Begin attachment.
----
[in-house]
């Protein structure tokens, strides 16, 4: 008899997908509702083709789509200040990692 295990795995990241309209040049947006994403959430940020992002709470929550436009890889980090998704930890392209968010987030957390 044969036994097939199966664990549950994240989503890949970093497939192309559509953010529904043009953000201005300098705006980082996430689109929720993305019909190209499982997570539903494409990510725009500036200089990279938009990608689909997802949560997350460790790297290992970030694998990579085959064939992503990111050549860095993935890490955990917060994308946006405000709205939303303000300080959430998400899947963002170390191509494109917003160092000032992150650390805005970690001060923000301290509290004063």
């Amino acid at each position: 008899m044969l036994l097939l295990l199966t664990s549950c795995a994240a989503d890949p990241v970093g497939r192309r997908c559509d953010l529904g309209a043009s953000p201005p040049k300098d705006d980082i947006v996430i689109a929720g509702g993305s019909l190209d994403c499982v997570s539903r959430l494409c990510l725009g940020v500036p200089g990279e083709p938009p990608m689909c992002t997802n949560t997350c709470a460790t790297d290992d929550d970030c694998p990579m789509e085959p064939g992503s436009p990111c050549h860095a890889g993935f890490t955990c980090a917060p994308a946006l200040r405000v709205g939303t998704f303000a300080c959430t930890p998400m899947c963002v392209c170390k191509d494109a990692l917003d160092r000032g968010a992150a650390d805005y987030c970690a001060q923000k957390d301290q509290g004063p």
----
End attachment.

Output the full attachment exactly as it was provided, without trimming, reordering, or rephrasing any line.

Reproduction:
[in-house]
């Protein structure tokens, strides 16, 4: 008899997908509702083709789509200040990692 295990795995990241309209040049947006994403959430940020992002709470929550436009890889980090998704930890392209968010987030957390 044969036994097939199966664990549950994240989503890949970093497939192309559509953010529904043009953000201005300098705006980082996430689109929720993305019909190209499982997570539903494409990510725009500036200089990279938009990608689909997802949560997350460790790297290992970030694998990579085959064939992503990111050549860095993935890490955990917060994308946006405000709205939303303000300080959430998400899947963002170390191509494109917003160092000032992150650390805005970690001060923000301290509290004063």
């Amino acid at each position: 008899m044969l036994l097939l295990l199966t664990s549950c795995a994240a989503d890949p990241v970093g497939r192309r997908c559509d953010l529904g309209a043009s953000p201005p040049k300098d705006d980082i947006v996430i689109a929720g509702g993305s019909l190209d994403c499982v997570s539903r959430l494409c990510l725009g940020v500036p200089g990279e083709p938009p990608m689909c992002t997802n949560t997350c709470a460790t790297d290992d929550d970030c694998p990579m789509e085959p064939g992503s436009p990111c050549h860095a890889g993935f890490t955990c980090a917060p994308a946006l200040r405000v709205g939303t998704f303000a300080c959430t930890p998400m899947c963002v392209c170390k191509d494109a990692l917003d160092r000032g968010a992150a650390d805005y987030c970690a001060q923000k957390d301290q509290g004063p």